Initially Virgil invests in Dido and Camilla the potential to be great

leaders. He describes Dido as a great stateswoman. She rules her city as a

female-King, overseeing its building and preparing it for war. Venus

relates to Aeneas how…

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Her staunch handmaidens, both in peace and war.

Then, leading the battalion of Amazons

So ride the hardened Amazons of Thrace

With half-moon shields, he saw Penthesilea

With drumming hooves on frozen Thermodon,

Fiery amid her host, buckling a golden

Warring in winter, in their painted gear,

Girdle beneath her bare and arrogant breast,

Sometimes around Hippolyta, the chieftain,

A girl who dared to fight men, a warrior queen.

Or when the daughter of Mars, Penthesilea,

Now, while these wonders were being surveyed

Drives her chariot back victorious

By Aeneas of Dardania, while he stood

And women warriors bearing crescent shields

Enthralled, devouring all in one long gaze,

Exult, riding in tumult with wild cries. (XI, 892- 902)

The queen paced toward the temple I her beauty,

Dido, with a throng of men behind. (I, 665- 677)

Symbols and Symbolism in Langston Hughes’ Harlem (A Dream Deferred) Deferred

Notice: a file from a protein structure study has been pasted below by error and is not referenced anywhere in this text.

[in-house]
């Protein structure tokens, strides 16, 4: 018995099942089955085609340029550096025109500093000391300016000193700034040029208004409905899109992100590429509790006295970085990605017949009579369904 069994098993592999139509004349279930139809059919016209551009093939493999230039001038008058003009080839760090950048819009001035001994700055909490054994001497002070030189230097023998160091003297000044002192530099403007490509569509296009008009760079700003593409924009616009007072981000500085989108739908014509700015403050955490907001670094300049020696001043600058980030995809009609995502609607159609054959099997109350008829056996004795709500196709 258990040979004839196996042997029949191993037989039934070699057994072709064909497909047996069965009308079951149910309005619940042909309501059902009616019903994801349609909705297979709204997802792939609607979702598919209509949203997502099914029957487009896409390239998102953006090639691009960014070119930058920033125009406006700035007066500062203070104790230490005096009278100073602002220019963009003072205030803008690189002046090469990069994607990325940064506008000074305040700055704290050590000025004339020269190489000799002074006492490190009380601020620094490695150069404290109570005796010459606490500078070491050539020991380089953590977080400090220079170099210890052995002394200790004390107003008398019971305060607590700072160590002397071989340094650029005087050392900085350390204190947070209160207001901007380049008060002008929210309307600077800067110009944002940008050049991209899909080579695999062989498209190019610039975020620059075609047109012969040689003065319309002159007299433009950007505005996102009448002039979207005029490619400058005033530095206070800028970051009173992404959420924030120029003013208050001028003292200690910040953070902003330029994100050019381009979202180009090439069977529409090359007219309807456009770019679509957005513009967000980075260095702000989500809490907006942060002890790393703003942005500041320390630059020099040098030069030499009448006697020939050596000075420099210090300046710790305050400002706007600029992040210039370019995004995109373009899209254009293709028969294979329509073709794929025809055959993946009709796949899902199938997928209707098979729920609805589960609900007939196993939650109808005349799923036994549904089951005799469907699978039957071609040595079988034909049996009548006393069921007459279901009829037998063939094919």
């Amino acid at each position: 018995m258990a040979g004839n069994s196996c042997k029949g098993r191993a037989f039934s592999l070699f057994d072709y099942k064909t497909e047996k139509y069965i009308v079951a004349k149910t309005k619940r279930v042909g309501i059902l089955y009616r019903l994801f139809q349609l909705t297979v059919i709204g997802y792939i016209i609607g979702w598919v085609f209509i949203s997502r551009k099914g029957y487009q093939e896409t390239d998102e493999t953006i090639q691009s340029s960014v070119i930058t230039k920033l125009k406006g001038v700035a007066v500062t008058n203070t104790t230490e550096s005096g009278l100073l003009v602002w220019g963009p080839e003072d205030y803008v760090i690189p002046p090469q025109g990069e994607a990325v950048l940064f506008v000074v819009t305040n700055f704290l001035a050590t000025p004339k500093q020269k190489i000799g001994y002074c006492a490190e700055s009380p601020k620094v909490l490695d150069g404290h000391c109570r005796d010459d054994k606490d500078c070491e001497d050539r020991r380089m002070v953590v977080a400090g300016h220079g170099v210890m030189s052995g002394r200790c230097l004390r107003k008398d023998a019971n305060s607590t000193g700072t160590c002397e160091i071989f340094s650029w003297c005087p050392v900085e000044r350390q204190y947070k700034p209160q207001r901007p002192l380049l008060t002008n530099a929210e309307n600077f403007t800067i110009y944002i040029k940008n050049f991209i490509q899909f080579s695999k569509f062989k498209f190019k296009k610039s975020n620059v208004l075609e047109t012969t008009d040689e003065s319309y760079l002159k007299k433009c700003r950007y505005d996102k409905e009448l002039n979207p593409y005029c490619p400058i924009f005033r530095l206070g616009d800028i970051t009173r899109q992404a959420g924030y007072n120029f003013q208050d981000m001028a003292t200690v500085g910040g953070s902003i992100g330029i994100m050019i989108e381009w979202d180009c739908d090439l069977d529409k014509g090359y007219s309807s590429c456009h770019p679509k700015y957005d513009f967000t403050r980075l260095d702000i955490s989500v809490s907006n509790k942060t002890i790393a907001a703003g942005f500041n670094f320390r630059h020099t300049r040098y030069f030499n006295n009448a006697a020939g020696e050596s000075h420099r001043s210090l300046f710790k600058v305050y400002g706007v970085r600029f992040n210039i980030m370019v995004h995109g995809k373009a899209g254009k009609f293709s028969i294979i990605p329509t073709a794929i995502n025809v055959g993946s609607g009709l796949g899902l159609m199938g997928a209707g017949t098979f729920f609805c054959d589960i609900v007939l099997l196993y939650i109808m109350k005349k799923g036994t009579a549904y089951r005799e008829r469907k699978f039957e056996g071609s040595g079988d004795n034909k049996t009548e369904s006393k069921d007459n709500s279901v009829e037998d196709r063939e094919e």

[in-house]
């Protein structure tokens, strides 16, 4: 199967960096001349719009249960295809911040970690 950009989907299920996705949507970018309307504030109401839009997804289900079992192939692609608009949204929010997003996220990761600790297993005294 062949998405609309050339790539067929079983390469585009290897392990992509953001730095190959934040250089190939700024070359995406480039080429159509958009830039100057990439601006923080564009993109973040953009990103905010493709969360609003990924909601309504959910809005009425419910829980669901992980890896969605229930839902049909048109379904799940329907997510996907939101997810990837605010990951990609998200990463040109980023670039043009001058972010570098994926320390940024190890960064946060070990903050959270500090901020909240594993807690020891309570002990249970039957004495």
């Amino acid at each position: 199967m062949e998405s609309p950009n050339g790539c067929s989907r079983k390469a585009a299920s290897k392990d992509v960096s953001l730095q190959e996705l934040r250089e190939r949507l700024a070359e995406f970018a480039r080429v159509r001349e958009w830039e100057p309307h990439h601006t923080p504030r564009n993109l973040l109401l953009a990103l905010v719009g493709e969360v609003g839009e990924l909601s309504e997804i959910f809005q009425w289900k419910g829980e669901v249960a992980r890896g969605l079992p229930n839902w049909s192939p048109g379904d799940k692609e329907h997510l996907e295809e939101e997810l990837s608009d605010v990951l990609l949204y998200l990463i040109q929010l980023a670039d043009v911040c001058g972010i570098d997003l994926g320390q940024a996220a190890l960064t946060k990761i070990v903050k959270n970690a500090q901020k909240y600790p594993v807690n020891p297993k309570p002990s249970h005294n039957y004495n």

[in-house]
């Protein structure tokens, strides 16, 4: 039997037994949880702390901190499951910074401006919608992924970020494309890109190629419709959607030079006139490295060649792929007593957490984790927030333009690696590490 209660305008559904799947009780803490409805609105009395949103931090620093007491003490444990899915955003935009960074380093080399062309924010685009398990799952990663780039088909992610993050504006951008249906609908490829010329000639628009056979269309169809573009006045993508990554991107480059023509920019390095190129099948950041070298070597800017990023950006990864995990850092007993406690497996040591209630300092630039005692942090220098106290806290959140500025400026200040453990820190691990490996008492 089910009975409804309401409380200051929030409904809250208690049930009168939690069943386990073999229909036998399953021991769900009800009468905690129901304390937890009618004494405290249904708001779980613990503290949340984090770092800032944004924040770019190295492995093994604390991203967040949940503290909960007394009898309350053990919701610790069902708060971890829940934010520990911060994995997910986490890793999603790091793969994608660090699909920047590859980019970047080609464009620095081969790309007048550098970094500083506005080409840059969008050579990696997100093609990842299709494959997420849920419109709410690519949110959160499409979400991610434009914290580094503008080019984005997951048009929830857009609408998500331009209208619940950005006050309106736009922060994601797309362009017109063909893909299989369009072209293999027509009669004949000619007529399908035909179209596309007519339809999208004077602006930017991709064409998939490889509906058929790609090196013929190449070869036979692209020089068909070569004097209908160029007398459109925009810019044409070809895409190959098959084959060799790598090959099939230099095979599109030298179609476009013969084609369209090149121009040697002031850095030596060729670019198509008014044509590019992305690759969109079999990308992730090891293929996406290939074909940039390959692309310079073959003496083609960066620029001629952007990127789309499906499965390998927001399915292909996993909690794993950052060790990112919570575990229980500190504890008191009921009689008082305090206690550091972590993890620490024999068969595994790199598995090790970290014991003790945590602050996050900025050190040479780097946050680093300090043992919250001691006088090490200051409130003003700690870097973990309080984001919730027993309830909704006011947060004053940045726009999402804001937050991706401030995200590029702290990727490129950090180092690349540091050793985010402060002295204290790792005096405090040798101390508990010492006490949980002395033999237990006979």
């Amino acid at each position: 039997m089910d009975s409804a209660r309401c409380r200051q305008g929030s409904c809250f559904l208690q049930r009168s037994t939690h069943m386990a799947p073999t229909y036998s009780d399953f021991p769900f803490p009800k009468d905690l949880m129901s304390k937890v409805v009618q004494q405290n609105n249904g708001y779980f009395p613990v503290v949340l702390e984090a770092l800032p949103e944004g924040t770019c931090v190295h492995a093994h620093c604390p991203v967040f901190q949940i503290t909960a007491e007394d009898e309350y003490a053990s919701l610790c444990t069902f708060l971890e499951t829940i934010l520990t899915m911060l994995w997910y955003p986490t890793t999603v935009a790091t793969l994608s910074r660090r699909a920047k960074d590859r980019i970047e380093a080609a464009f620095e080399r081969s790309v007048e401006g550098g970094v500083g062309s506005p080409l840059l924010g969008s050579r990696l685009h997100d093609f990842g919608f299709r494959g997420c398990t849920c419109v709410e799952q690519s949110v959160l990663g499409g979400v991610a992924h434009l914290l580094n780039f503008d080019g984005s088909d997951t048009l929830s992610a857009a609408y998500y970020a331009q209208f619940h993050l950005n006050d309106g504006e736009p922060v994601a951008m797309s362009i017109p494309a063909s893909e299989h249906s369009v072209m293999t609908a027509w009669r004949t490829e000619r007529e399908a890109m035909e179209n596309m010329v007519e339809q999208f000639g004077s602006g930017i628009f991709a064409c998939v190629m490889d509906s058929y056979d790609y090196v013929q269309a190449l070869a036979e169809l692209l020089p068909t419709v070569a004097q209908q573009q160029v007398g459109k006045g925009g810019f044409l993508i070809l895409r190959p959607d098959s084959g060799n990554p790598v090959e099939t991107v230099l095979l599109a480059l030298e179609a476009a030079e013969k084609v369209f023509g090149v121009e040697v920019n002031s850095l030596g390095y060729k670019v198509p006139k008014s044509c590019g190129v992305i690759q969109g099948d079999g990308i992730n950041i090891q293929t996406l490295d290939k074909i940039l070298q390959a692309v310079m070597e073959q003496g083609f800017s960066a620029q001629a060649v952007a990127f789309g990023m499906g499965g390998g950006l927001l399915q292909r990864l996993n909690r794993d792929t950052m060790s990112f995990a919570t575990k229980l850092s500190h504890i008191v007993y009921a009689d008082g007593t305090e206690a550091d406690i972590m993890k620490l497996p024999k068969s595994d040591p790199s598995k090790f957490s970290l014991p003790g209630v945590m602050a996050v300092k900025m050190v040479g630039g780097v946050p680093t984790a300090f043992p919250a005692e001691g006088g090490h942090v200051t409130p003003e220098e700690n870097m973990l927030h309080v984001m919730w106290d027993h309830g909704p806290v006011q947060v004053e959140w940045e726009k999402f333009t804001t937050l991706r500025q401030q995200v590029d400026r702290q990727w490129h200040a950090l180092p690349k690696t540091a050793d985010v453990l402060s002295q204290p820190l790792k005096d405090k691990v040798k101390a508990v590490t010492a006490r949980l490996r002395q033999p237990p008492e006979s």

Use of Symbolism in Harlem (A Dream Deferred) In our journey through life, we all have certain expectations of how we would like our lives to be. All of us strive to reach a certain level of self-actulization and acceptance. It could thus be said that all of us live a dream. Some of these individual dreams inevitably become the collective dream of many people. In “Harlem (A Dream Deferred)”, Langston Hughes makes use of symbolism as well as powerful sensory imagery to show us the emotions that he and his people go through in their quest for freedom and equality. By using questions he builds the poem towards an exciting climax. Hughes wants to know “What happens to a dream deferred?” He asks this question as an introduction to possible reactions of people whose dreams do not materialize. The image he uses in the first question is that of a raisin. He asks the question; “Does it dry up like a raisin in the sun?” He draws a parallel between grapes losing its juices in the sun, to dreams losing some of its vitality when its realization is deferred for a long time. The next symbol he uses is that of a wound that is not healing. “Or fester like a sore-and then run?” The image this symbol creates is more powerful than the raisin. It gives us an example of the resentment that is growing. People are getting more inflamed emotionally, just like the wound gets worse if not treated. It draws a clear parallel between people’s emotions and the images of the sore. Just as an untreated sore will not heal, but get more infected, a deferred dream will not go away, but become more intense. A wound that gets worse will eventually start to smell bad. Hughes compares this to rotten meat. “Does it stink like rotten meat?” This image creates the idea that unrealized dreams will bring out the worst in men. It also means that for some the realization of their dreams will become less attractive. Next he uses the symbol of sugar, or sweetness. This creates the false image that all is well, almost as if this is the way it is meant to be. However, our minds still stick to the festering sore that is under the “Sweet crust.” Hughes uses this image as a transition to the only statement in the poem that is not in the form of a question. The reason he does not use a question in the phrase; “Maybe it just sags like a heavy load,” is to create an image of defeat. When people grow old and tired, their shoulders are bent as if they are carrying a heavy load. Old women’s breasts sag as a result of the natural aging process. There is nothing we can do to stop aging. Eventually we all have to give up the struggle and die. Does “a dream deferred” also eventually sag, and die, because the people who live the dream grow tired and give up hope? Hughes gives us a powerfull image to counter the withering dream. “It explodes.” He asks the question, “Or does it explode?” almost in a matter of fact way. This makes it clear that the explosion is eventually the only end result of dreams that go unrealized. He believes this from the bottom of his heart. If you compare the other images he uses to an explosion, they grow pale in comparison. Hughes cleverly uses all these symbols to create a natural chain of events that shows us the stages of an unrealized dream. Each image gets stronger. Then there is the quiet before the storm. Finally the urge to realize the dream gets too strong, and erupts into chaos, just like an explosion.